Gormagga Kraal and his robot warriors are traveling in space and draining suns of their solar energy in order to feed his ultimate weapon that will help him rule the universe. Aboard the ship is an old scientist named Dr. Sha-Han and his young daughter Altarra, both of whom are shocked by the evil of Kraal who has now set his sights on the sun the Earth orbits. Sha-Han as seen enough and steals the Circle Of Power, an item that can create a powerful life that can stop the path of destruction Kraal is blazing.  When Sha-Han’s escape pod is shot down, it crashes to Earth, and while dying he meets young want-to-be comic book artist Ben Tucker who he gives the circle of power (a bracelet) to and visits him as a spirit as he dies on the beach to tell him whenever he is in danger let the sunlight hit the bracelet and that will unleash the power of Solarman! Ben Tucker is a teenager whose dad owns a gym and wants his son to train to be a jock, while all he really wants to do is draw comics for Marvel.  On his way to school, he is attacked by some robots who are looking for the bracelet who kidnap him and take him to space where Gormagga Kraal orders for his arm to be cut off so he can reclaim the bracelet.  But Ben is saved by Altarra (who dies saving him) and her tiny robot Beepie who allows sunlight into the ship, and Solarman takes over the body of Ben and blows up the massive ship forcing Gormagga Kraal to escape on a tiny escape pod vessel. Ben returns to Earth with his new friend Beepie and starts to work on his next comic called “Solarman”.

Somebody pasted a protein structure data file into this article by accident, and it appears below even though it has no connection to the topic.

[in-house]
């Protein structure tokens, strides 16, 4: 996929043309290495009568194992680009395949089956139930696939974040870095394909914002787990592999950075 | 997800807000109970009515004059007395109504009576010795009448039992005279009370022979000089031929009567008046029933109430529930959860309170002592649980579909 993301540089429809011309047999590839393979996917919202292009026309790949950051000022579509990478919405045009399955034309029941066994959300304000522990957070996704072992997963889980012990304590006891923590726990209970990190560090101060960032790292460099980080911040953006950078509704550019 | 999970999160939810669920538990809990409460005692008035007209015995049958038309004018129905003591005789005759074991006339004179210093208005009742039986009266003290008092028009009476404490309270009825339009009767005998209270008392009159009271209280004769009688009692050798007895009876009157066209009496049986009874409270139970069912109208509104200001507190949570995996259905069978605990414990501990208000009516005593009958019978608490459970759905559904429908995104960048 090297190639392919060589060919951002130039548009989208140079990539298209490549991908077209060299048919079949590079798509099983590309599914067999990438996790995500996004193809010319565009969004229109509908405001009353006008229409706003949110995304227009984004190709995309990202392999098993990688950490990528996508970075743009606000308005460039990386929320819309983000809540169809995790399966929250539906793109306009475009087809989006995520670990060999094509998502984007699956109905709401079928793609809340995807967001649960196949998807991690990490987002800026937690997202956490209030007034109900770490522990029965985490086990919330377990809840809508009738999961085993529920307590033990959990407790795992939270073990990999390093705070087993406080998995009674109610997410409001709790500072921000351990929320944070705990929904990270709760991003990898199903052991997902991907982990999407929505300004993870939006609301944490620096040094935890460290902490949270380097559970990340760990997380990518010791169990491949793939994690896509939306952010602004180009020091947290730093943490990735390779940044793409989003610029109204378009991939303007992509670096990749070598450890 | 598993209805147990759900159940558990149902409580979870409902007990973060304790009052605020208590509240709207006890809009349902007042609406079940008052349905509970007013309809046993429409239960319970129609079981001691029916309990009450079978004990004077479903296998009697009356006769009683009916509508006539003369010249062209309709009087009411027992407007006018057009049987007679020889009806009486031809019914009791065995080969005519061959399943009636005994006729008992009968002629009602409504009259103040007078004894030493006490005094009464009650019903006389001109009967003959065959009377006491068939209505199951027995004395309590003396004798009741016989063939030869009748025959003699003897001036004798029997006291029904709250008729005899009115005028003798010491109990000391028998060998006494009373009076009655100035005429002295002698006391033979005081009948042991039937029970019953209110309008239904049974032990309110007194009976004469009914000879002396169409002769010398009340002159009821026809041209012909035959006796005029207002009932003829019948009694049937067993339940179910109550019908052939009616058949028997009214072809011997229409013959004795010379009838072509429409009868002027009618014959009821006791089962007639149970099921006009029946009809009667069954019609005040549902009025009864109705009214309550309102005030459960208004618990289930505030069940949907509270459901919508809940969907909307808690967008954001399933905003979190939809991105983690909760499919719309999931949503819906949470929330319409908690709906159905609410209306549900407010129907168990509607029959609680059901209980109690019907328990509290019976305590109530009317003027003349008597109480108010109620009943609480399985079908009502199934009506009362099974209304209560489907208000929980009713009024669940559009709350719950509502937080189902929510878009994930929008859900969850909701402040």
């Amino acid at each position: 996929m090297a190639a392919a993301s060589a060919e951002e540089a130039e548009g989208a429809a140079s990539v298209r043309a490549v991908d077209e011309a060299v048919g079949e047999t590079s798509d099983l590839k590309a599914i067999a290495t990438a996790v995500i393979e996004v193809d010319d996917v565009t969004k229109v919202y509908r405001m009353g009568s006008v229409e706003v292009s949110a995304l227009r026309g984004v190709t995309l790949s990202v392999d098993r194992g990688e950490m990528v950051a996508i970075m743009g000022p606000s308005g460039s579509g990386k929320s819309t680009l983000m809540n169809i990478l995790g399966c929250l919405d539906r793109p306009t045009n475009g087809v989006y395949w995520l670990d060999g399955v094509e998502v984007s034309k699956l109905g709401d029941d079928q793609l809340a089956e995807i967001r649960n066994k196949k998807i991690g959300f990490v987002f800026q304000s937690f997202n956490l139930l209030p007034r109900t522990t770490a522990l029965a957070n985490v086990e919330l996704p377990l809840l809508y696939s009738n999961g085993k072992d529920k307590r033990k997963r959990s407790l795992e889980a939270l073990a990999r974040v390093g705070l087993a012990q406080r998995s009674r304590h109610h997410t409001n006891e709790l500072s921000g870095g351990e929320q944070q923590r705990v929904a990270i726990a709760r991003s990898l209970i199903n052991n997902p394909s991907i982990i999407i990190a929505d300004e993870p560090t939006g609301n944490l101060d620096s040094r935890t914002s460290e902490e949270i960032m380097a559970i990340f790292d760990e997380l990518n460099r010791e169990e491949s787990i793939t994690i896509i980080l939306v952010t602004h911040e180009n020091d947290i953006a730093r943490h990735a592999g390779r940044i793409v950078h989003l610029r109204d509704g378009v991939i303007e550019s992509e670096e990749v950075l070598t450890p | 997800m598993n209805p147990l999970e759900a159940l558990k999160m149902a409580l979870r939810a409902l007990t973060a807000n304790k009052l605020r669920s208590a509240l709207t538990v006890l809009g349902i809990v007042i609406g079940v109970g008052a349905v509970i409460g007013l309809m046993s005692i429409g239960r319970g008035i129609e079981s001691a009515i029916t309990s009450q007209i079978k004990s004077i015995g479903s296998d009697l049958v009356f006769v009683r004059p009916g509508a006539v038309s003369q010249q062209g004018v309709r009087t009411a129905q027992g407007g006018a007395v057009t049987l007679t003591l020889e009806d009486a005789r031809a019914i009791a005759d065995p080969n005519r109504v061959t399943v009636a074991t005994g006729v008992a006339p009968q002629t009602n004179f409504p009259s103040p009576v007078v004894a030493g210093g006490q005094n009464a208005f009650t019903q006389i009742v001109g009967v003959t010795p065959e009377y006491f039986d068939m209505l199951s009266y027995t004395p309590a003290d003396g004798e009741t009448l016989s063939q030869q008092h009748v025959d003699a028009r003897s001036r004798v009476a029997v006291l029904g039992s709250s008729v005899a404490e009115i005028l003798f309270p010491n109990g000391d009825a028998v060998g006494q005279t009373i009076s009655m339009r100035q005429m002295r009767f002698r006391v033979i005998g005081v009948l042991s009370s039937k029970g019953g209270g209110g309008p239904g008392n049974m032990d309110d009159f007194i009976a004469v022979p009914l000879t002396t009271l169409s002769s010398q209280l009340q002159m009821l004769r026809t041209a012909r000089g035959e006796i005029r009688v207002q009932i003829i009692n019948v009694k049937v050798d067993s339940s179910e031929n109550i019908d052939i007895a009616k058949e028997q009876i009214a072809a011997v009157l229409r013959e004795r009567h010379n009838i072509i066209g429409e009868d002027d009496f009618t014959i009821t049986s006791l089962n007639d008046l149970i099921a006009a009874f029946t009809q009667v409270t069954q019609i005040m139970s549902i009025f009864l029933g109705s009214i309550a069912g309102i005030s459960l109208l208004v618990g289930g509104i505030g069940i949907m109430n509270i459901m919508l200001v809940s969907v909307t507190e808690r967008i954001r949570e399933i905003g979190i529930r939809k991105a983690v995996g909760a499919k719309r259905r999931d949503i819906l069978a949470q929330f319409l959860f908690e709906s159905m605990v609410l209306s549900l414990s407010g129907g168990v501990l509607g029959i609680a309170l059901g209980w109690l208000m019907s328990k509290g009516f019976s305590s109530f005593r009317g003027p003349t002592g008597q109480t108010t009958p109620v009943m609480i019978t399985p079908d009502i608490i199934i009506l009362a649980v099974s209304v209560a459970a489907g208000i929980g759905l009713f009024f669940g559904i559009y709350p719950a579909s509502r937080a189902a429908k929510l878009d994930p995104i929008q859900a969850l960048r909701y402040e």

The best way to start this off is saying that this is Marvel Comics version of Green Lantern with teen drama with a main character that looks a lot like a young Peter Parker. This first issue is pretty well done, and I for one think that if they should have put it out via Star Comics and played up the fact that it’s a superhero for kids as it mixes comics and old scifi films together to create a world where aliens want to steal the energy of our sun and robots in trench coats can walk freely down the road. The plot is: an alien overlord wants to rule the galaxy and is stealing the Sun’s energy to store for his powerful super weapon.  He targets Earth’s Sun but is set back when one of his own helpers steals a powerful weapon to crash land on Earth, passing the weapon onto a nerdy kid who now gains super powers. Yep that sums it up pretty well, and I should also add in that it has a Shazam (Captain Marvel) feeling to it as well. Ben Tucker is a button up, white shirt and tie kind of kid who spends his free time drawing comic strips with the hope of being hired by Marvel.  While most geeky kids can identify with him, the downside is he comes off like a stereotype of how people think comic “nerds” act. But while he is a nerd, Ben is still a likeble kid who I am sure has a touch of us all who are creative. Solarman is powerful and wears lots of orange and yellow and has cheesy lines that would make Flash Gordon blush.  This first issue only gives me a small taste of their hero and not enough to fully judge, I would say he’s not terrible as he makes me want to check out the next issue. Oh and I should say he’s like Solar Man from the movie Superman IV: Quest For Peace as he has to get his power from the sun and without it he’s useless. Beepie is a generic tiny robot that fans of R2-D2 and BB-8 from Star Wars will surly love.  He’s a loyal little guy who wants Earth not to be destroyed so he is kind of a hero. Sha-Han and Altarra are blue skinned aliens who serve a purpose and move the story along.  Not much more can be said about them besides they are both dead. Gormagga Kraal is also a blue skinned alien who has a metal arm that can stretch and has a terrible attitude and does not value life as he doesn’t care how many have to die for him to complete his goal of galaxy ruler.  This guy would be great friends with Zardoom (Defenders Of The Planets) and Ming The Merciless (Flash Gordon), and I could picture them at a Starbucks plotting how to take over Mars. The cover is pure late 80’s cheese and has a Star Comics look to it.  The art is done by Jim Mooney with the story by Stan Lee. While Marvel really wanted Solarman to be the next big thing for them, this issue just was not a draw for readers at the time. I for one enjoyed it and think it’s a solid above average comic that’s aimed for young readers.